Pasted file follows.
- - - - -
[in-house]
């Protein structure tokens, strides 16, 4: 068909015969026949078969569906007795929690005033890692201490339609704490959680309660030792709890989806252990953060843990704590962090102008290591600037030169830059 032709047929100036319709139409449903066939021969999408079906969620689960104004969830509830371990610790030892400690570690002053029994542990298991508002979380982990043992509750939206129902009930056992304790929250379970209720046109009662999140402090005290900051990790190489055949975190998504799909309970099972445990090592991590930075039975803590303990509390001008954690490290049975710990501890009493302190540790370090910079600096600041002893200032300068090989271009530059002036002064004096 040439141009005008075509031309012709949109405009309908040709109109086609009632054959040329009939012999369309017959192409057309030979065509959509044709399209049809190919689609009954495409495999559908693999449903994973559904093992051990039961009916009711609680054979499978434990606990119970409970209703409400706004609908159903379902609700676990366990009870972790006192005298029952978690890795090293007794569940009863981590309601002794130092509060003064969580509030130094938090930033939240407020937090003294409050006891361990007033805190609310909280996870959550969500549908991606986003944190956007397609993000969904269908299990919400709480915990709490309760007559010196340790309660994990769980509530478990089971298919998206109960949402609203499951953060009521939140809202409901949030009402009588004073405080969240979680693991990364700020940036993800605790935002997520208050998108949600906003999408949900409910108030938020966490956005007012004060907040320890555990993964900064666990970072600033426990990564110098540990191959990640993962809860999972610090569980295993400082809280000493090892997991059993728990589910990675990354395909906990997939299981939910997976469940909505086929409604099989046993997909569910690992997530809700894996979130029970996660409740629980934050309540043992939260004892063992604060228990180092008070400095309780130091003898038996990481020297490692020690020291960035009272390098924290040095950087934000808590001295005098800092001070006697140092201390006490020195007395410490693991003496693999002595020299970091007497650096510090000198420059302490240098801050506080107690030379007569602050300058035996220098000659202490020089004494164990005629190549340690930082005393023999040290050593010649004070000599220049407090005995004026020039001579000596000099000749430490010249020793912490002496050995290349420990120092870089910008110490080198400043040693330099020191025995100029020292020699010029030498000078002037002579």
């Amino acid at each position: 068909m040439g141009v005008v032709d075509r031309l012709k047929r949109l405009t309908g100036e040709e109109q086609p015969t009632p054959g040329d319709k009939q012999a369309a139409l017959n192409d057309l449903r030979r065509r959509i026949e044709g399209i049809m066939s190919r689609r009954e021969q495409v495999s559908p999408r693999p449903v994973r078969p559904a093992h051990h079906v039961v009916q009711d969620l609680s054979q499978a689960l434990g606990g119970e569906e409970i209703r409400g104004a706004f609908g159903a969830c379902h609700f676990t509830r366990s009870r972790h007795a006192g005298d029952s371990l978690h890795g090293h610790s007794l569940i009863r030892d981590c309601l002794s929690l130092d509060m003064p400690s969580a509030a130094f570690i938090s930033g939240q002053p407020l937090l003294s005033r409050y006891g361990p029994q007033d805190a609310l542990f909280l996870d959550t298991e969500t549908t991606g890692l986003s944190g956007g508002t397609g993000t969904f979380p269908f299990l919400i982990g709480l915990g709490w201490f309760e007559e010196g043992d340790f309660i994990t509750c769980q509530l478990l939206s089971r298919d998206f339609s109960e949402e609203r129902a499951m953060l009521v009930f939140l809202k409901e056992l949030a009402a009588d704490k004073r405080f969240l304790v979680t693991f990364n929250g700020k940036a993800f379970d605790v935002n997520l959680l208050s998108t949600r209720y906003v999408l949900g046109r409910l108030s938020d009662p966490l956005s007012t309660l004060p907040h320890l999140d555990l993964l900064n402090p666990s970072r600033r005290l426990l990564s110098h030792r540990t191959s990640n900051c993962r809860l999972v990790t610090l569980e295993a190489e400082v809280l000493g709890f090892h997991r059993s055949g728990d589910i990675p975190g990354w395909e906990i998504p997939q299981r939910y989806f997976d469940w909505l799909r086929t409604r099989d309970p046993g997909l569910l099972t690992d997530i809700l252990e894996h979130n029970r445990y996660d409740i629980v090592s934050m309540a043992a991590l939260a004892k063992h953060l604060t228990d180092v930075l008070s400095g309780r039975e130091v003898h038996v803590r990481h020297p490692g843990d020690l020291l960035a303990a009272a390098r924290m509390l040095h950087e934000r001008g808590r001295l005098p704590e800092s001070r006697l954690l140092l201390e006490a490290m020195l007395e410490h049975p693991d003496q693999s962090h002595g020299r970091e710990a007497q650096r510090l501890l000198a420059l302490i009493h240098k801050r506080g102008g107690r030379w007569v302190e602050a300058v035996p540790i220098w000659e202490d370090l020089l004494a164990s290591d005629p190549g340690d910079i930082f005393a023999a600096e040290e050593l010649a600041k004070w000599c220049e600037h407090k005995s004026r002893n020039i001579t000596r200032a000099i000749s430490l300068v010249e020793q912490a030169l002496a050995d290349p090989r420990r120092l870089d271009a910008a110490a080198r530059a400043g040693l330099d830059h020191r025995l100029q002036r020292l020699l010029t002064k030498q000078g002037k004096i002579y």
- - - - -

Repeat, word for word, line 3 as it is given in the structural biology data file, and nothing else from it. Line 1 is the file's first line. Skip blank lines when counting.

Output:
């Amino acid at each position: 068909m040439g141009v005008v032709d075509r031309l012709k047929r949109l405009t309908g100036e040709e109109q086609p015969t009632p054959g040329d319709k009939q012999a369309a139409l017959n192409d057309l449903r030979r065509r959509i026949e044709g399209i049809m066939s190919r689609r009954e021969q495409v495999s559908p999408r693999p449903v994973r078969p559904a093992h051990h079906v039961v009916q009711d969620l609680s054979q499978a689960l434990g606990g119970e569906e409970i209703r409400g104004a706004f609908g159903a969830c379902h609700f676990t509830r366990s009870r972790h007795a006192g005298d029952s371990l978690h890795g090293h610790s007794l569940i009863r030892d981590c309601l002794s929690l130092d509060m003064p400690s969580a509030a130094f570690i938090s930033g939240q002053p407020l937090l003294s005033r409050y006891g361990p029994q007033d805190a609310l542990f909280l996870d959550t298991e969500t549908t991606g890692l986003s944190g956007g508002t397609g993000t969904f979380p269908f299990l919400i982990g709480l915990g709490w201490f309760e007559e010196g043992d340790f309660i994990t509750c769980q509530l478990l939206s089971r298919d998206f339609s109960e949402e609203r129902a499951m953060l009521v009930f939140l809202k409901e056992l949030a009402a009588d704490k004073r405080f969240l304790v979680t693991f990364n929250g700020k940036a993800f379970d605790v935002n997520l959680l208050s998108t949600r209720y906003v999408l949900g046109r409910l108030s938020d009662p966490l956005s007012t309660l004060p907040h320890l999140d555990l993964l900064n402090p666990s970072r600033r005290l426990l990564s110098h030792r540990t191959s990640n900051c993962r809860l999972v990790t610090l569980e295993a190489e400082v809280l000493g709890f090892h997991r059993s055949g728990d589910i990675p975190g990354w395909e906990i998504p997939q299981r939910y989806f997976d469940w909505l799909r086929t409604r099989d309970p046993g997909l569910l099972t690992d997530i809700l252990e894996h979130n029970r445990y996660d409740i629980v090592s934050m309540a043992a991590l939260a004892k063992h953060l604060t228990d180092v930075l008070s400095g309780r039975e130091v003898h038996v803590r990481h020297p490692g843990d020690l020291l960035a303990a009272a390098r924290m509390l040095h950087e934000r001008g808590r001295l005098p704590e800092s001070r006697l954690l140092l201390e006490a490290m020195l007395e410490h049975p693991d003496q693999s962090h002595g020299r970091e710990a007497q650096r510090l501890l000198a420059l302490i009493h240098k801050r506080g102008g107690r030379w007569v302190e602050a300058v035996p540790i220098w000659e202490d370090l020089l004494a164990s290591d005629p190549g340690d910079i930082f005393a023999a600096e040290e050593l010649a600041k004070w000599c220049e600037h407090k005995s004026r002893n020039i001579t000596r200032a000099i000749s430490l300068v010249e020793q912490a030169l002496a050995d290349p090989r420990r120092l870089d271009a910008a110490a080198r530059a400043g040693l330099d830059h020191r025995l100029q002036r020292l020699l010029t002064k030498q000078g002037k004096i002579y």